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Tube flies have many advantages over conventional tied to the hook flies

[dropcap]T[/dropcap]he number one advantage of tube flies is actually reason enough too adopt them: they are much, much easier to cast.

Tube flies can be rigged with a smaller trailer hook – if legal where you fish.

The same fly can be used to fish surface, a specific water column or bottom by using different types of tubes.

Tube flies outlast conventional flies many times over

The hook can be quickly repositioned to fish up or down.

Tube flies are much easier to store, keep on the ready – no hook to foul. Hooks can be kept in their own packets with sizes and styles you may use on a specific outing.

An offset hook can be used on larger tube flies intended for bigger game fish, which will increase hook-ups, but smaller tube flies with an offset hook will tend to continually rotate.

If a hook is bent or the point is damaged you don’t lose a fly, you just change the hook.

graphicWith the fly away from the hook, your hook to landing ratio will improve

A tube fly will breakaway or ride up the leader when a fish is on. The advantage there is the fly doesn’t get mauled – lives for another day. And the fish can’t use the weight of the fly as leverage on a head shake.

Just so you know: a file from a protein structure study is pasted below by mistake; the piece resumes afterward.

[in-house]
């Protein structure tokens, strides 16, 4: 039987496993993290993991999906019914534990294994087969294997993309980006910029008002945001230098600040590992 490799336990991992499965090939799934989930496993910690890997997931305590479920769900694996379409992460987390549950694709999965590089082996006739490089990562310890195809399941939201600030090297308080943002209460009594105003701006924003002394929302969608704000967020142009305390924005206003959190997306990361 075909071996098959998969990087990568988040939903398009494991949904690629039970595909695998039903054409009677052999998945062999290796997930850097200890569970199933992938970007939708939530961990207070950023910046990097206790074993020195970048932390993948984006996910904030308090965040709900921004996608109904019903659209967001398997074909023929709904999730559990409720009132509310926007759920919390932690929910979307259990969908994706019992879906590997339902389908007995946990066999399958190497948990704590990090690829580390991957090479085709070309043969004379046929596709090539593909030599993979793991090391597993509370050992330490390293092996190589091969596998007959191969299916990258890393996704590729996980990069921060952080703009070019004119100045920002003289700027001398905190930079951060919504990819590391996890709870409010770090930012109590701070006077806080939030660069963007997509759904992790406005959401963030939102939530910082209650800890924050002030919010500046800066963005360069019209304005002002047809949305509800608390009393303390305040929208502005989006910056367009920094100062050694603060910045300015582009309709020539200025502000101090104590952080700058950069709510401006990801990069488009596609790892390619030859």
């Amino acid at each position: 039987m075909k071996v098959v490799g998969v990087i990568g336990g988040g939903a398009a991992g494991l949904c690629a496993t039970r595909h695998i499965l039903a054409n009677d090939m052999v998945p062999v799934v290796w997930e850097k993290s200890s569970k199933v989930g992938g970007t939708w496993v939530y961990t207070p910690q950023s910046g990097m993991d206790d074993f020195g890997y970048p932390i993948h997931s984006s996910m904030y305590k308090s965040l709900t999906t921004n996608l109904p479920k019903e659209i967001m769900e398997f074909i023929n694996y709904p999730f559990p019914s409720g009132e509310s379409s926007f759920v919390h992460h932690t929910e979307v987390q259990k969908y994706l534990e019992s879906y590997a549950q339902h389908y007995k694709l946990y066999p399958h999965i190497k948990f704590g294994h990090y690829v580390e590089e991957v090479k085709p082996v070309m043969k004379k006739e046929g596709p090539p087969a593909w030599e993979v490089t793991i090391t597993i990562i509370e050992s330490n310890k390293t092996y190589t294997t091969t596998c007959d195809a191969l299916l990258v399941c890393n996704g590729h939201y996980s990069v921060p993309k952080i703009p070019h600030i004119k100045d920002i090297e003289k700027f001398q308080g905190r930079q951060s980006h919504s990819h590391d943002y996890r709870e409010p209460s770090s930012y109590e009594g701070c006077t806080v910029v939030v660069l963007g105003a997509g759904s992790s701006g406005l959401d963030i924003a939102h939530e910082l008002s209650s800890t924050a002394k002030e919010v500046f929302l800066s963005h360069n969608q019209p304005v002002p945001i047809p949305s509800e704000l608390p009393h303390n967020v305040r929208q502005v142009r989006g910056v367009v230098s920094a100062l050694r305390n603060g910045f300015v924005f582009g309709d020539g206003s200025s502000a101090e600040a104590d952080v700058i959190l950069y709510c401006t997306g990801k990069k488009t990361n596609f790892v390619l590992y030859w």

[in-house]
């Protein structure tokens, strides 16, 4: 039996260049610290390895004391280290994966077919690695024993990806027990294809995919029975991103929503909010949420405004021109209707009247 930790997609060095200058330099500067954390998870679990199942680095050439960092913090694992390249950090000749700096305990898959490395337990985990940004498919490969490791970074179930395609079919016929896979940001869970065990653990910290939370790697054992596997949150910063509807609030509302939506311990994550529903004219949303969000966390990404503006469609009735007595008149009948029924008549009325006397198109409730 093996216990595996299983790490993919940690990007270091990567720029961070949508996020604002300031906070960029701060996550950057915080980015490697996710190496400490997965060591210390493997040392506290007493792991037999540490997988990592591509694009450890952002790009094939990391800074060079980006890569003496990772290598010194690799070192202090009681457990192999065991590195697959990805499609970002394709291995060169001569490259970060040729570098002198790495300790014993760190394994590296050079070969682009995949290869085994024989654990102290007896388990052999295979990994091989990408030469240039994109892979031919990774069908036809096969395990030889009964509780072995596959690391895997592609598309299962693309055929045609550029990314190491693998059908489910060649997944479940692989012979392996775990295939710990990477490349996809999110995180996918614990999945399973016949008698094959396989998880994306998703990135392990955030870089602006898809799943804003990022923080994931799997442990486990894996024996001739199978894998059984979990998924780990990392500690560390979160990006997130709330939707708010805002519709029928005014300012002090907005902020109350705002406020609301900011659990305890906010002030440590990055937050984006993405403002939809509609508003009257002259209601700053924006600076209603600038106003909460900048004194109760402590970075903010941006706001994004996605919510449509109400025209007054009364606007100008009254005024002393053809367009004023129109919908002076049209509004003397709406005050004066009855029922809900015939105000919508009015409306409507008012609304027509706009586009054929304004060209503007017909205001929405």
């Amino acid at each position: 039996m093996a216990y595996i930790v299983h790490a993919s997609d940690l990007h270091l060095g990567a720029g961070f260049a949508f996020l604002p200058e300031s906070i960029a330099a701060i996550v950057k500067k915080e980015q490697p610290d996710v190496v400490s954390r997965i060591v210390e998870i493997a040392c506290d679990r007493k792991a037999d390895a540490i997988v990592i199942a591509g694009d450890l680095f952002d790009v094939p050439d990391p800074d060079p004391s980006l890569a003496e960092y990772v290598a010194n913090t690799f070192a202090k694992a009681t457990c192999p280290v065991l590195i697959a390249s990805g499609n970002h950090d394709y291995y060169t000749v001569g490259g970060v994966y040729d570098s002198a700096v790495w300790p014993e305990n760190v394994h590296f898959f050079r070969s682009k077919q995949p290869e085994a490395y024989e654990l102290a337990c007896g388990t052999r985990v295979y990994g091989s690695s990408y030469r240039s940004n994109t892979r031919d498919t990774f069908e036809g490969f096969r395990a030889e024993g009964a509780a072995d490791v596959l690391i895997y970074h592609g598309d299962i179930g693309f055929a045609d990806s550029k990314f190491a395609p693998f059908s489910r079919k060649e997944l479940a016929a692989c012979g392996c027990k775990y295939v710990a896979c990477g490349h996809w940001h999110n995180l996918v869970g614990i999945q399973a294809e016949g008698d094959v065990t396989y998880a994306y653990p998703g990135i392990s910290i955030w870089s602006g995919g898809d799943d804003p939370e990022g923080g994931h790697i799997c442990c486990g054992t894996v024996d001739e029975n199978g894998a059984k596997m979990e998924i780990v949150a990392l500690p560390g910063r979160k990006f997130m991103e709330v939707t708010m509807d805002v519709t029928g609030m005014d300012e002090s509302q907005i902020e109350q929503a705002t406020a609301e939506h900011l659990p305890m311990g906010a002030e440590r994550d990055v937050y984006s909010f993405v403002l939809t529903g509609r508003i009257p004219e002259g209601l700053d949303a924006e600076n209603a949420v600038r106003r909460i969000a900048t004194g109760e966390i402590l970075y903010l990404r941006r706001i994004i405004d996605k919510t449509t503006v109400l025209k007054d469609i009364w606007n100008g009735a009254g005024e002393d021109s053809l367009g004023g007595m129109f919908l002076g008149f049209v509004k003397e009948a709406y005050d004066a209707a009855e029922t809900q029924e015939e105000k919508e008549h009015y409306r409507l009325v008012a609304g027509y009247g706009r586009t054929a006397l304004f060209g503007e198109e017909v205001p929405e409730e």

Tying notes

Use a razor to cut plastic tube lengths. Scissors create a ragged edge. You can burn collars (ridge or flared ends) at each end of the tubing with a tea lamp. Metal tubes come sized.

You don’t need a special vise to hold the tube in place. Just buy an adapter.

The one thing that happens when you begin tying is that the tube rotates and thread can’t be anchored, but that’s because you didn’t tighten down both screws enough.

You can use all kinds of hooks when tying tube flies: long shank, short shank, up eye, down eye and offset (on big game flies). On small flies the hook rotates.


Author Skip

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